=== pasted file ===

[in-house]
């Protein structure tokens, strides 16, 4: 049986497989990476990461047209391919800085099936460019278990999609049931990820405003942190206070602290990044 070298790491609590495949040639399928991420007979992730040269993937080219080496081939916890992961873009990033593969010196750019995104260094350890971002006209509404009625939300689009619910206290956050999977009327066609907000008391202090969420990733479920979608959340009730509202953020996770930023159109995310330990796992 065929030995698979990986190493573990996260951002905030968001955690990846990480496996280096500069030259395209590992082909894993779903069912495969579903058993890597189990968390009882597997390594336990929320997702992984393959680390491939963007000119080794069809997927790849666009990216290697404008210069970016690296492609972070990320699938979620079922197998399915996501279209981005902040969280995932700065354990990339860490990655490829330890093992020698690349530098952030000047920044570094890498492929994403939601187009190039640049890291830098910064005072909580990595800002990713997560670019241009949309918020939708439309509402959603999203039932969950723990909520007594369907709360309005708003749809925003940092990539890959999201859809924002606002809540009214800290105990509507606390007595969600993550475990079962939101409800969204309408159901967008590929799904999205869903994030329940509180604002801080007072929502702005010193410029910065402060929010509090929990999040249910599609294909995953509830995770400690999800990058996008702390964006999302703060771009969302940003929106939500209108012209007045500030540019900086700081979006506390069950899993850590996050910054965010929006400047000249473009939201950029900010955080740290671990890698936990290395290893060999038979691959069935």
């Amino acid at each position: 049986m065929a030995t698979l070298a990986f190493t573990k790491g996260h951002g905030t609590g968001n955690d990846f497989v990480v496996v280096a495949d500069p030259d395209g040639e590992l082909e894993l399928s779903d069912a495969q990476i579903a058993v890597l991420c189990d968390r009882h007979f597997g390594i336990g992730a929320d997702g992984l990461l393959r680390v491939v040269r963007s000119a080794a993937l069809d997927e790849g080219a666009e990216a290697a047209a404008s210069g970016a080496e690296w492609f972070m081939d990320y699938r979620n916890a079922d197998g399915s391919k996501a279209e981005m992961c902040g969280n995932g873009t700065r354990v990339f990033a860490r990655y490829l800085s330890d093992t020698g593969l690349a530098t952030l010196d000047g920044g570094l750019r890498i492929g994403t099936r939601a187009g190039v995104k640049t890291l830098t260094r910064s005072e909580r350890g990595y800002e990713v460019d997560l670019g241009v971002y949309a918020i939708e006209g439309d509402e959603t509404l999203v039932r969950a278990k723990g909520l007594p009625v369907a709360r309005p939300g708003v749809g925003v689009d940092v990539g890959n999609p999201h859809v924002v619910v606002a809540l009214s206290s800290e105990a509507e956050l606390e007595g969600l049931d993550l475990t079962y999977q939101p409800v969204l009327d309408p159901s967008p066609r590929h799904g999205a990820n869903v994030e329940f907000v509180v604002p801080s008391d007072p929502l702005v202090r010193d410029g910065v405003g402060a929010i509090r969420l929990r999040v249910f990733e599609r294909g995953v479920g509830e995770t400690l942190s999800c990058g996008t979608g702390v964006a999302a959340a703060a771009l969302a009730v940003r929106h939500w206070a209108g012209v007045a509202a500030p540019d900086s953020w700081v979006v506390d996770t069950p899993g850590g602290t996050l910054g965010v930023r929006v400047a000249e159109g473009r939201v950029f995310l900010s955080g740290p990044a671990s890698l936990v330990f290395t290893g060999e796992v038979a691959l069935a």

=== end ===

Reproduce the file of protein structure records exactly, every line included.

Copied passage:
[in-house]
């Protein structure tokens, strides 16, 4: 049986497989990476990461047209391919800085099936460019278990999609049931990820405003942190206070602290990044 070298790491609590495949040639399928991420007979992730040269993937080219080496081939916890992961873009990033593969010196750019995104260094350890971002006209509404009625939300689009619910206290956050999977009327066609907000008391202090969420990733479920979608959340009730509202953020996770930023159109995310330990796992 065929030995698979990986190493573990996260951002905030968001955690990846990480496996280096500069030259395209590992082909894993779903069912495969579903058993890597189990968390009882597997390594336990929320997702992984393959680390491939963007000119080794069809997927790849666009990216290697404008210069970016690296492609972070990320699938979620079922197998399915996501279209981005902040969280995932700065354990990339860490990655490829330890093992020698690349530098952030000047920044570094890498492929994403939601187009190039640049890291830098910064005072909580990595800002990713997560670019241009949309918020939708439309509402959603999203039932969950723990909520007594369907709360309005708003749809925003940092990539890959999201859809924002606002809540009214800290105990509507606390007595969600993550475990079962939101409800969204309408159901967008590929799904999205869903994030329940509180604002801080007072929502702005010193410029910065402060929010509090929990999040249910599609294909995953509830995770400690999800990058996008702390964006999302703060771009969302940003929106939500209108012209007045500030540019900086700081979006506390069950899993850590996050910054965010929006400047000249473009939201950029900010955080740290671990890698936990290395290893060999038979691959069935």
């Amino acid at each position: 049986m065929a030995t698979l070298a990986f190493t573990k790491g996260h951002g905030t609590g968001n955690d990846f497989v990480v496996v280096a495949d500069p030259d395209g040639e590992l082909e894993l399928s779903d069912a495969q990476i579903a058993v890597l991420c189990d968390r009882h007979f597997g390594i336990g992730a929320d997702g992984l990461l393959r680390v491939v040269r963007s000119a080794a993937l069809d997927e790849g080219a666009e990216a290697a047209a404008s210069g970016a080496e690296w492609f972070m081939d990320y699938r979620n916890a079922d197998g399915s391919k996501a279209e981005m992961c902040g969280n995932g873009t700065r354990v990339f990033a860490r990655y490829l800085s330890d093992t020698g593969l690349a530098t952030l010196d000047g920044g570094l750019r890498i492929g994403t099936r939601a187009g190039v995104k640049t890291l830098t260094r910064s005072e909580r350890g990595y800002e990713v460019d997560l670019g241009v971002y949309a918020i939708e006209g439309d509402e959603t509404l999203v039932r969950a278990k723990g909520l007594p009625v369907a709360r309005p939300g708003v749809g925003v689009d940092v990539g890959n999609p999201h859809v924002v619910v606002a809540l009214s206290s800290e105990a509507e956050l606390e007595g969600l049931d993550l475990t079962y999977q939101p409800v969204l009327d309408p159901s967008p066609r590929h799904g999205a990820n869903v994030e329940f907000v509180v604002p801080s008391d007072p929502l702005v202090r010193d410029g910065v405003g402060a929010i509090r969420l929990r999040v249910f990733e599609r294909g995953v479920g509830e995770t400690l942190s999800c990058g996008t979608g702390v964006a999302a959340a703060a771009l969302a009730v940003r929106h939500w206070a209108g012209v007045a509202a500030p540019d900086s953020w700081v979006v506390d996770t069950p899993g850590g602290t996050l910054g965010v930023r929006v400047a000249e159109g473009r939201v950029f995310l900010s955080g740290p990044a671990s890698l936990v330990f290395t290893g060999e796992v038979a691959l069935a």